Saturday, January 15, 2011
"White Hunter, Black Heart": We like it better when Clint pulls the trigger
Title: White Hunter, Black Heart
Genre: Hollywood bio-fiction
Notable for: Clint talks funny
Coolest thing Clint does: Verbally demolishes a smug, Nazi sympathizing Englishwoman over champagne
By this stage of Clint's film output, he obviously itched to try different things. We don't know why he chose "White Hunter, Black Heart" to be one of those things, but it is different.
For starters, Clint must talk more in this movie than in all his westerns combined. And he talks funny.
He plays an egotistical movie director in a transparently veiled story of John Huston making the 1951 film "The African Queen" in the Congo. Other actors play imitations of Katharine Hepburn and Humphrey Bogart, and Clint joins in by imitating Huston's speaking style. He doesn't do a bad job, but it is impossible to stop noticing the dude talks funny.
Studio publicity for "White Hunter, Black Heart" called the movie an "adventure in obsession." It's the sort of script that probably sounded interesting to Hollywood insiders in the same way playing record albums backward fascinates Beatlemaniacs.
The film rises and falls on Clint's portrayal of the flamboyant movie director. His character is selfish, hard-drinking, a womanizer and a lover of manly adventure in the mold of Ernest Hemingway.
"There's nothing tougher than remembering why you chased a dame after you've had her," Clint says at one point. After he is pummeled in a fistfight, he says, "You've got to fight when you think it's right, even if you get the hell beat out of you."
Clint's character annoys everyone, but he has an endearing way of sticking up for little guys.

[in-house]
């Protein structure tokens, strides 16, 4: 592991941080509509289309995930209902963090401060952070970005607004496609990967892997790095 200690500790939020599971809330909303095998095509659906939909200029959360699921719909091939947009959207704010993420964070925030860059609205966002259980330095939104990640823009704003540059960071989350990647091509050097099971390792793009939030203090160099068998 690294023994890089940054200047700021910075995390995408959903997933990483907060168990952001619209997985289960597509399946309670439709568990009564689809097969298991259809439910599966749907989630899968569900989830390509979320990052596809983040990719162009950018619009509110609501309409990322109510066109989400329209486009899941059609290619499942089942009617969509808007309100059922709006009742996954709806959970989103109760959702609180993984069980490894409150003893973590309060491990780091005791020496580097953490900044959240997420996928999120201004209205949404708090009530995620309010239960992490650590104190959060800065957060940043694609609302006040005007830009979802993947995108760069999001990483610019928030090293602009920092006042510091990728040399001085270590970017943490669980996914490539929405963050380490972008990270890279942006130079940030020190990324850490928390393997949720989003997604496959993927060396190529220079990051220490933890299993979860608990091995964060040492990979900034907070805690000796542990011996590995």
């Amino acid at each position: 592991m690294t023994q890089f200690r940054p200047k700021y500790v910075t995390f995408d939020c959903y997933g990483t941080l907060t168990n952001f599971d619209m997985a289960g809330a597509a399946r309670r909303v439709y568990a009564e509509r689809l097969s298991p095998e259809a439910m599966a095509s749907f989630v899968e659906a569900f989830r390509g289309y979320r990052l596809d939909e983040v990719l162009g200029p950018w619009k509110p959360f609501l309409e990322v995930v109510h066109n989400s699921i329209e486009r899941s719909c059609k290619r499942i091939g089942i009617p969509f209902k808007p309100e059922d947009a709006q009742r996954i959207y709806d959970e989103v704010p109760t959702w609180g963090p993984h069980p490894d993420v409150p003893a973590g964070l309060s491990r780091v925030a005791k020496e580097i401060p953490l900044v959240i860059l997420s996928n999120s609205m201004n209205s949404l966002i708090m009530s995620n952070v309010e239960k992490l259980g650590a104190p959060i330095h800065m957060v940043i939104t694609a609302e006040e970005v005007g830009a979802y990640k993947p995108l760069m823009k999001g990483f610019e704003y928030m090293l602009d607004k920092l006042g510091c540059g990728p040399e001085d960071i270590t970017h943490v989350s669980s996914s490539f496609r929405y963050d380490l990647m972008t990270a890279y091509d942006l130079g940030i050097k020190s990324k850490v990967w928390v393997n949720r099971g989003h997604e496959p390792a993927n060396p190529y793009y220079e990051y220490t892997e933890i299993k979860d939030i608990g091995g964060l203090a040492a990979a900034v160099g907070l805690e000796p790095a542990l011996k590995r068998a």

When a white hotel manager knocks down a black African employee for a minor mistake, Clint calls the white guy a yellow bastard and fights him.
Our vote for the best scene in the movie comes when Clint's dinner companion, a lady he hopes to lay, reveals she hates Jews. He verbally rips her to shreds. Click here to see it.
Elephant-hunting is a central theme because Clint is obsessed with shooting a "big tusker" while in Africa. Much symbolism probably exists here, but we are too dumb to explain it.
"It's not a crime to kill an elephant," Clint explains. "It's a sin. It's the only sin you can buy a license to go out and commit."
Killing an elephant sounds adventurous but it is a poor foundation for a plot. The story never builds to any climax except the less-than-riveting uncertainty of whether Clint will bag his big tusker.
When the moment of truth arrives, Clint -- unbelievably -- wimps out. He cannot pull the trigger and a charging elephant kills his beloved hunting guide. A shaken Clint goes back to his movie set and commences filming "The African Queen."
The elephant-sparing ending must either reveal Clint's manly macho was a fraud or it involves some inner awakening. We did not care enough to ponder.
Lifelong Clint fans are unlikely to place "White Hunter, Black Heart" high on their list of favorites. Among other weaknesses, nothing explodes and Clint's character is not heroic. But critics loved it.
"This material marks a gutsy, fascinating departure for Mr. Eastwood, and makes it clear that his directorial ambitions have by now outstripped his goals as an actor," wrote the New York Times reviewer.
Different must be good for its own sake in Clint's line of work. Oscars were just two years away for the old grunter.
Next up: "The Rookie."